Monday, February 06, 2006

Moving on beyond Te Tiriti o Waitangi

Good on Julian Pistorius (who blogged it), Tim Wikiriwhi, Helen Hughes (all 2005 Libz candidates) and other Libz members and supporters who went to Waitangi to protest – against those who advocate using the Treaty as a means of separating New Zealand politically into two states.
As PC has pointed out, the Treaty was not the basis for a future constitution. I like Stephen Frank’s interpretation which states that the Treaty essentially was Maori ceding overall governance of New Zealand to the British Crown (which later devolved virtually all of that to a New Zealand government), while Maori were guaranteed property rights over what they owned. A good starting point at best, where you have full control over your body and your property, while the government exists to protect that and arbitrate on disputes between you and your neighbours.
Unfortunately the Treaty has come to mean many things to different people – the partnership it embodies for some was relevant in 1840 – when there were two representative collectives – the tribes that signed the Treaty and the British Crown. However, today all New Zealand citizens elect representatives at the central and local government level, and everyone’s views through that system have relatively equal merit (democracy then being a head counting exercise). To say that I as a New Zealanders born not of Maori descent (I think. I was adopted so have no idea about one side of my ancestry) have less right to be consulted or have my views considered that one who is, is sheer racist nonsense. Nobody is special because of their ancestry – Hitler believed people were – so does Slobodan Milosevic.
All who wish should use, promote and sustain the Maori language and cultural traditions - New Zealand would be worse off if this did not happen - but it should thrive because people want it, and get a sense of life from it, not because they feel obligated to do so. Most of all, as long as a language, traditions, culture and beliefs are consistent with people being able to live their lives happily, and make choices about how they want to live, let it live. It would be mundane indeed if we were monolingual and had the same tastes and traditions. With the explicit and implicit racism of the past behind us, it is time to look forward. We are not one people, we are 4 million people, there should not be homogenisation, because all individuals are different and will live in different ways. Being Maori or Chinese or being a New Zealander is one expression of this, but it is not THE expression.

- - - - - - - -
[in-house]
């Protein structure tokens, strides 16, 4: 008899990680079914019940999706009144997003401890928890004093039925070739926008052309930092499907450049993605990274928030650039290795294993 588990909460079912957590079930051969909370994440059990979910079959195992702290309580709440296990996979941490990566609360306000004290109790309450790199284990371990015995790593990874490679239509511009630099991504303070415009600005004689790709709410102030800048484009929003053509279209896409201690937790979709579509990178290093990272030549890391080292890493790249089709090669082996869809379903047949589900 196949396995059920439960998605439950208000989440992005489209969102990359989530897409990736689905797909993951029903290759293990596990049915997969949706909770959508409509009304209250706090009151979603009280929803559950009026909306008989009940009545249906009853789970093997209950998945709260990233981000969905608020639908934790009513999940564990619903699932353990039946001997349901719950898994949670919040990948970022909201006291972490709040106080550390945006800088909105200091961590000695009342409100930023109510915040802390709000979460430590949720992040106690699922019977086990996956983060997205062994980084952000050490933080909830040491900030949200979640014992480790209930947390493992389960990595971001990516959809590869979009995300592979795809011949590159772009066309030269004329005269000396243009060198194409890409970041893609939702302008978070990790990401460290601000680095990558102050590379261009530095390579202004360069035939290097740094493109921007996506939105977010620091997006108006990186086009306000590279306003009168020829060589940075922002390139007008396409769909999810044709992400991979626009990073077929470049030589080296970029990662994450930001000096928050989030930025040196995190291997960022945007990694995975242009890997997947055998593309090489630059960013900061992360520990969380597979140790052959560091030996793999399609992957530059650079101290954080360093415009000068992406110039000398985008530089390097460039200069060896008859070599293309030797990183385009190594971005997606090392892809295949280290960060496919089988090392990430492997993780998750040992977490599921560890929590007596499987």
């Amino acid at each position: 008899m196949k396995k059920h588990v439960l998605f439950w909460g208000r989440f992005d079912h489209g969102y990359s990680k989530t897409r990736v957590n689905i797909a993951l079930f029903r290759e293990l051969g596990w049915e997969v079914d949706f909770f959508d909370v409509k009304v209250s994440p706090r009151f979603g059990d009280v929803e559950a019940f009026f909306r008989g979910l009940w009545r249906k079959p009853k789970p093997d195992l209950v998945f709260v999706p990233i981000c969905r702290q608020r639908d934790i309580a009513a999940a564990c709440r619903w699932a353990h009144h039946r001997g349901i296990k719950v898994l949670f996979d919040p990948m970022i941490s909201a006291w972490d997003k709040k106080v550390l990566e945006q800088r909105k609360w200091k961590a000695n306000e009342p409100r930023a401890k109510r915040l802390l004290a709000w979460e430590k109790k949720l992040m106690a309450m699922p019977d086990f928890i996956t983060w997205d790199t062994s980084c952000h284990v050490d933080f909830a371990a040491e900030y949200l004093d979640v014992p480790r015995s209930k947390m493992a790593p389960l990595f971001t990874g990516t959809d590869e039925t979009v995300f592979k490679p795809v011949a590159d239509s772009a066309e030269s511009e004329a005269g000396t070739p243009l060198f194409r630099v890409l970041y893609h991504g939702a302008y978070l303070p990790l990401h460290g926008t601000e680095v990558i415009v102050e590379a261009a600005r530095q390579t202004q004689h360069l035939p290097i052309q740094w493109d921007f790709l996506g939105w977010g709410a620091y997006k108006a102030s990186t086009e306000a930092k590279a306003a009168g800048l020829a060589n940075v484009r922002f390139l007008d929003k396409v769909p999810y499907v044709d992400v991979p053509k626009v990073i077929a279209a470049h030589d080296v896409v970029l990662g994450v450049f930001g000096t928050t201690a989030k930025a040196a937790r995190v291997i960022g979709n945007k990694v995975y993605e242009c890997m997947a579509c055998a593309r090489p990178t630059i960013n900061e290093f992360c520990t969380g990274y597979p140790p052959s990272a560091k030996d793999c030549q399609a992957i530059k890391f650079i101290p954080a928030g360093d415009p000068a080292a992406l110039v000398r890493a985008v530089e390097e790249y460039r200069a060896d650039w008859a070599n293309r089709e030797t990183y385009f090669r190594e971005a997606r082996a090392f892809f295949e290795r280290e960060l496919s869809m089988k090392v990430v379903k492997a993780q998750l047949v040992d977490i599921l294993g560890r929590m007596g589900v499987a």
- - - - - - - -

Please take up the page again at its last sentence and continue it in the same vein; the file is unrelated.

The main grievance claimed under the Treaty is the theft of property in the name of the Crown mainly in the 19th century. It is appropriate that this be investigated and, if the Crown still owns the property concerned, that it be returned. It is also appropriate that the Crown consider whether state or council held land could be in better stewardship by local iwi, especially if there is regular iwi or hapu usage. As long as private property rights of others are protected and recognised, the rights of those who had their land stolen should be. Having said that, the laws of evidence must be upheld. The High Court should undertake this task, instead of the Waitangi Tribunal, which should be wound up. This will ensure objectivity and politics around settling claims are avoided, but also mean that decisions can be appealed and the court rulings are binding – unlike the findings of the Waitangi Tribunal. It will mean claims for satellite orbital slots become irrelevant – but claims over fisheries and lands are not. It will give iwi the incentive to get it right and courts to be fair, and not political. The traditional left will fear the court system as much as the traditional right fears binding rulings on land claims - but this is about doing right against state theft.
I will not repeat what others have said, but I believe New Zealand should become a constitutional republic – IF (and it is a BIG if), it protects the life, bodies, liberty and property of adults, and restricts the state to acting to protect those goals. However, nobody in the republican movement in New Zealand believes in this, at all.

1 comment:

Anonymous said...

good stuff Scott.
Cheers Tim Wikiriwhi